Edited by Ejeris Dixon and Leah Lakshmi Piepzna-Samarasinha. AK Press, 2020. 260 pages. $18/paperback; $17.99/eBook.
Beyond Survival is a collection of essays about the transformative justice (TJ) movement, written by people learning how to practice as they go, and this book offers an opportunity for many practitioners to learn from one another. TJ is defined as a community-based process—not involving the state—for violence intervention that is survival centered and healing focused. Accountability is key.
At first, I found the book hard to relate to. It is by and about people who have had experiences I fortunately have not had. But their intelligence, strength, and humanity shine through on every page. Soon I found myself cheering for their successes and moved by their humility as these TJ workers sought to help victims of violence find peace.
The work that the authors do mostly involves domestic and/or sexual violence. Most of the writers and the survivors they write about are women. Both survivors and abusers are mostly people of color, poor, gay, trans, and/or disabled. The writers—often survivors as well—are developing alternatives to calling the police. Many of them speak of being treated without respect, even encountering violence from police officers. Often people find that when they involve the state, they lose control of what happens. Officers and social workers move in and follow guidelines over which the victims have no control, and abusers often go to jail.
The primary goal of the state system is to assess guilt rather than to solve problems; the goal of TJ is to help survivors recognize their agency and take back control of their lives. This may or may not involve healing the relationship with the abuser.
Whether the TJ process includes abusers depends in part on whether they are willing to be involved; above all, it depends upon whether survivors want their abusers to take part. If abusers are involved, success means they have truly heard the survivor and taken responsibility for their actions. They need to identify the harm they have done and give evidence that they understand why they did it. Those who harm others almost always have been victims themselves. There is a reason for the abuse, such as grief, fear of abandonment, or need to control others; it is important that they recognize that their pain is never an excuse for hurting someone else.
One drawback of the state’s judgment and punishment approach is that it allows us to see abusers as bad people and others as good. To recognize the trauma abusers have experienced suggests that when people are harmed they might in turn do evil to others. This is a painful recognition that we would prefer to avoid, but we need to see how we are all human, all vulnerable.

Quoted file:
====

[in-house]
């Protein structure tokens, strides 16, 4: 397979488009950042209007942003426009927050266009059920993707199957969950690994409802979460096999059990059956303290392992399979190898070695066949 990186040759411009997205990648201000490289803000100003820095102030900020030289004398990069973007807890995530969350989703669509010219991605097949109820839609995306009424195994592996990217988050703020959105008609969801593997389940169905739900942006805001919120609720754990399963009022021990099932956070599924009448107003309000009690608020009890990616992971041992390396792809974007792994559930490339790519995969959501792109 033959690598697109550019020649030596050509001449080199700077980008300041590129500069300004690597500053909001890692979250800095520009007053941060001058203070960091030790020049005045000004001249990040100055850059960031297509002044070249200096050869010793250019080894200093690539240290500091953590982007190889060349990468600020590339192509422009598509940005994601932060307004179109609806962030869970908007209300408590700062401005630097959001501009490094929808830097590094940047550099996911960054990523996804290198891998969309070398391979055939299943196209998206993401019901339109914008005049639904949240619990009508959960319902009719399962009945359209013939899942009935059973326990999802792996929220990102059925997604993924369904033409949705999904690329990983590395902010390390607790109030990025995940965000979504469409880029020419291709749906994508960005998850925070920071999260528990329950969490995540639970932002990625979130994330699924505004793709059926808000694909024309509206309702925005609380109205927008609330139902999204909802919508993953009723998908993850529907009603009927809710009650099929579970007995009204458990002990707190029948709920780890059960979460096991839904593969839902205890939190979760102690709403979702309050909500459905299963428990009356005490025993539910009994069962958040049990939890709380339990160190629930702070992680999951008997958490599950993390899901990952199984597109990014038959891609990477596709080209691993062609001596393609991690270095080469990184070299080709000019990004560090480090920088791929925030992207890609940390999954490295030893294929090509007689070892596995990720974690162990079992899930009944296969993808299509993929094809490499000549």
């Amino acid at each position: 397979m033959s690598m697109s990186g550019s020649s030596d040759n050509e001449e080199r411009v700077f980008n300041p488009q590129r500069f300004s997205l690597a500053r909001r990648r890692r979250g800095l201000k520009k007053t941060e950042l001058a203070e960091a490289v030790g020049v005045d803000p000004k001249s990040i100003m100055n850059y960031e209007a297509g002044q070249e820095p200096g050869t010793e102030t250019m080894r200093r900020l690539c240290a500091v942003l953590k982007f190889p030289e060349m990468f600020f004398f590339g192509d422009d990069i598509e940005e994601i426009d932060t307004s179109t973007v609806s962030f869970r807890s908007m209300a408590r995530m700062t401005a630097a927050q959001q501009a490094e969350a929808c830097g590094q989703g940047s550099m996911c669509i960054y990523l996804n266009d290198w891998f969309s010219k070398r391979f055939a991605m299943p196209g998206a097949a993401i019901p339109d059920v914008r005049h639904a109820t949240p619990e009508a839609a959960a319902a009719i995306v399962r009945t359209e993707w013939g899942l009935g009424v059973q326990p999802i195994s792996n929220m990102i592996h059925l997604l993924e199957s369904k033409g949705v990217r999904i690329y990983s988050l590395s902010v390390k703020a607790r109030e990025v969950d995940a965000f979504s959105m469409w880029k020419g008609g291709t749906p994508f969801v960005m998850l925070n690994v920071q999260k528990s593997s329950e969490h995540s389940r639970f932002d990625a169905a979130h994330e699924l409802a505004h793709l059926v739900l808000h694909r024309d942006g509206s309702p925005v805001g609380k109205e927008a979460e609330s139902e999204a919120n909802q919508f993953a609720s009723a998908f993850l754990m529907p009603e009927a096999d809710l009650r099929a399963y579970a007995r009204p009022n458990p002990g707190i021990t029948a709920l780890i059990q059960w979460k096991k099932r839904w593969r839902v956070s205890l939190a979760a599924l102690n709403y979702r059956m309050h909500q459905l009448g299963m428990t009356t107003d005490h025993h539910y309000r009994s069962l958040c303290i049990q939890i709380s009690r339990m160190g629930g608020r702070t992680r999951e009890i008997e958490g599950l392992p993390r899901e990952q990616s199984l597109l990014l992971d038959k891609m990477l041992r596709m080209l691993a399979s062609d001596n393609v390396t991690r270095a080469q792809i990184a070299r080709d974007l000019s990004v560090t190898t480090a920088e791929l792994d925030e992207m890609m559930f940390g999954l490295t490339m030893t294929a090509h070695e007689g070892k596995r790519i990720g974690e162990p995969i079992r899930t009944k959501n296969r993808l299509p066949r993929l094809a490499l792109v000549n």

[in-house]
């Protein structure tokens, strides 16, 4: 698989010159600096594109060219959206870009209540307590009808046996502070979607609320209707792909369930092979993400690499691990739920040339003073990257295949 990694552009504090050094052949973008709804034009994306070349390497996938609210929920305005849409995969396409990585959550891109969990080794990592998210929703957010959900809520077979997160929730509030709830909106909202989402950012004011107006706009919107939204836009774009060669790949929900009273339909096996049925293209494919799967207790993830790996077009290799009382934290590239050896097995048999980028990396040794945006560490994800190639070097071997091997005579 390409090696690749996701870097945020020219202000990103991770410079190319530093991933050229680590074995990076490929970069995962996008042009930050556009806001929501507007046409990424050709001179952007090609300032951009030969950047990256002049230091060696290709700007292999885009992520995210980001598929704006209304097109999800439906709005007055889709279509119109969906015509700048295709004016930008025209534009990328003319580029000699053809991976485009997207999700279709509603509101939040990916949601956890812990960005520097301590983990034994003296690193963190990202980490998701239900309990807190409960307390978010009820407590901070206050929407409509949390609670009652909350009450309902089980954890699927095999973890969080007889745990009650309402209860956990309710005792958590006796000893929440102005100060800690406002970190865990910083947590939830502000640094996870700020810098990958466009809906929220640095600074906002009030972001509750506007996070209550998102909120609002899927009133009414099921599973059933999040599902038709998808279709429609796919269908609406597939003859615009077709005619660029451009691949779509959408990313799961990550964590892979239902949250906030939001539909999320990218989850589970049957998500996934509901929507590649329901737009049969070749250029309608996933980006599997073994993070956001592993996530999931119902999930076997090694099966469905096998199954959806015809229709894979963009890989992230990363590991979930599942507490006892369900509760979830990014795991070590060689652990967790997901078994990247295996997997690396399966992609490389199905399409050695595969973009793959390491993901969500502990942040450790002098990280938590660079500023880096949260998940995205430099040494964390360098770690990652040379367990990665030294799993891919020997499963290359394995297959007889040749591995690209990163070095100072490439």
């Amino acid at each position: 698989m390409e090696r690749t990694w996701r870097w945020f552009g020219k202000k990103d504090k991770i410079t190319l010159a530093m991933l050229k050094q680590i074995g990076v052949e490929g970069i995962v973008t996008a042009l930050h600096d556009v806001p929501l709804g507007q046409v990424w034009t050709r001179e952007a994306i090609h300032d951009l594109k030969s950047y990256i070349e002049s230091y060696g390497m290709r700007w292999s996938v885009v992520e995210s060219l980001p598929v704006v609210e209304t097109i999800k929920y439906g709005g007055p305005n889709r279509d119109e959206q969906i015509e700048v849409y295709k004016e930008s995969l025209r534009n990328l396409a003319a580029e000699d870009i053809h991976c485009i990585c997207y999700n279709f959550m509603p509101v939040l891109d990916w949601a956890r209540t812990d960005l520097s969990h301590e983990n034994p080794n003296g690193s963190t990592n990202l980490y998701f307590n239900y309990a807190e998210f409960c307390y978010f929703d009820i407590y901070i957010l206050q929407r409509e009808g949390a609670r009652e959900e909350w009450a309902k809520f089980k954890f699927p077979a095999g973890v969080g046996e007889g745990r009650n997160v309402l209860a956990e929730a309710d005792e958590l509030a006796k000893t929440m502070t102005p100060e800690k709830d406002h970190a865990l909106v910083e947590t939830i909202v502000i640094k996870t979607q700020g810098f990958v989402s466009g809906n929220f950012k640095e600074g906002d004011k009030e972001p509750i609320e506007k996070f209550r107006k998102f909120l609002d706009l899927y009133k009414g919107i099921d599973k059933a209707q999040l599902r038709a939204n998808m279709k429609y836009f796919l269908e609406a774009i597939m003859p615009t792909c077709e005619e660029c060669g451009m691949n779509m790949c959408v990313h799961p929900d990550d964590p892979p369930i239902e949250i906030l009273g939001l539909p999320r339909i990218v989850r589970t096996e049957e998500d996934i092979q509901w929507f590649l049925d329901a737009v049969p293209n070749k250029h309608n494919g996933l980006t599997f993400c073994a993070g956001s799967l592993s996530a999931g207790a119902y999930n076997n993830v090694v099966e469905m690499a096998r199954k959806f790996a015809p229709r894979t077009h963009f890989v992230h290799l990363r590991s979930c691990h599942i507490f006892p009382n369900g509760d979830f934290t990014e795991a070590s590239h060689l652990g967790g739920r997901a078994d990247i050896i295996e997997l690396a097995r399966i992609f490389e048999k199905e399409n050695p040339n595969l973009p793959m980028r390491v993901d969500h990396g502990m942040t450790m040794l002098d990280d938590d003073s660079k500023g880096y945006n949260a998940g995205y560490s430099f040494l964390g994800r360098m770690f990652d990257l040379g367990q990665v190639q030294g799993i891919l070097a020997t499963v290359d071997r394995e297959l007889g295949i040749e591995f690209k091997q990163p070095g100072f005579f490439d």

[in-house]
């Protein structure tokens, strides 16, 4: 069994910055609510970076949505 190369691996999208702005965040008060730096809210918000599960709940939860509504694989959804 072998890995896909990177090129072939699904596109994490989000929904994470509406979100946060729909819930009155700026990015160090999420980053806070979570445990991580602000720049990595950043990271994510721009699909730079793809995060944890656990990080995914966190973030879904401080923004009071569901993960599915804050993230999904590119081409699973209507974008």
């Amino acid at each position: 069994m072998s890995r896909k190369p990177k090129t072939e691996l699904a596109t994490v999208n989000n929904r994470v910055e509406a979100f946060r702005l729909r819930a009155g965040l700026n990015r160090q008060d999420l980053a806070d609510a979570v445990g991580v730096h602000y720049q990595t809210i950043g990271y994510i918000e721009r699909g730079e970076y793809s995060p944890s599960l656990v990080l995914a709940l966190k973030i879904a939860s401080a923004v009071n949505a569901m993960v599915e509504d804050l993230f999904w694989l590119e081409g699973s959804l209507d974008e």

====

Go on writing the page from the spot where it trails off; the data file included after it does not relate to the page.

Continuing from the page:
I was familiar with restorative justice (RJ) but not with TJ. How are they different? Some essays suggest that RJ is more skill-oriented and TJ more people-oriented, recognizing that every situation is unique. Others submit that RJ has a connection with the state while TJ avoids any government involvement. An online search found one writer who thought that RJ tries to restore the way things were before they went wrong while TJ looks ahead and tries to transform people to a better place. I learned that the definitions of both are fluid, which makes distinguishing them difficult.
Who might find this book helpful? Surely, those would benefit who are trying to understand how policing often falls short and how other processes involving the community can be more successful. It also might be helpful to Friends meetings that have had sexual offenders attending worship. Such meetings have struggled with whether to allow these people to attend at all and, if they do, how to protect children. It also would expand the thinking of people who have themselves dealt with domestic and/or sexual violence, as victims or as abusers. And yes, we know there are Quaker families having these experiences.
I found this book to be a disturbing and amazing reminder that all people must be taken seriously in all their complexity. There is that of God in all of us.
Patience A. Schenck is a member of Annapolis (Md.) Meeting and lives at Friends House in Sandy Spring, Md. She volunteers with Maryland Alliance for Justice Reform (MAJR).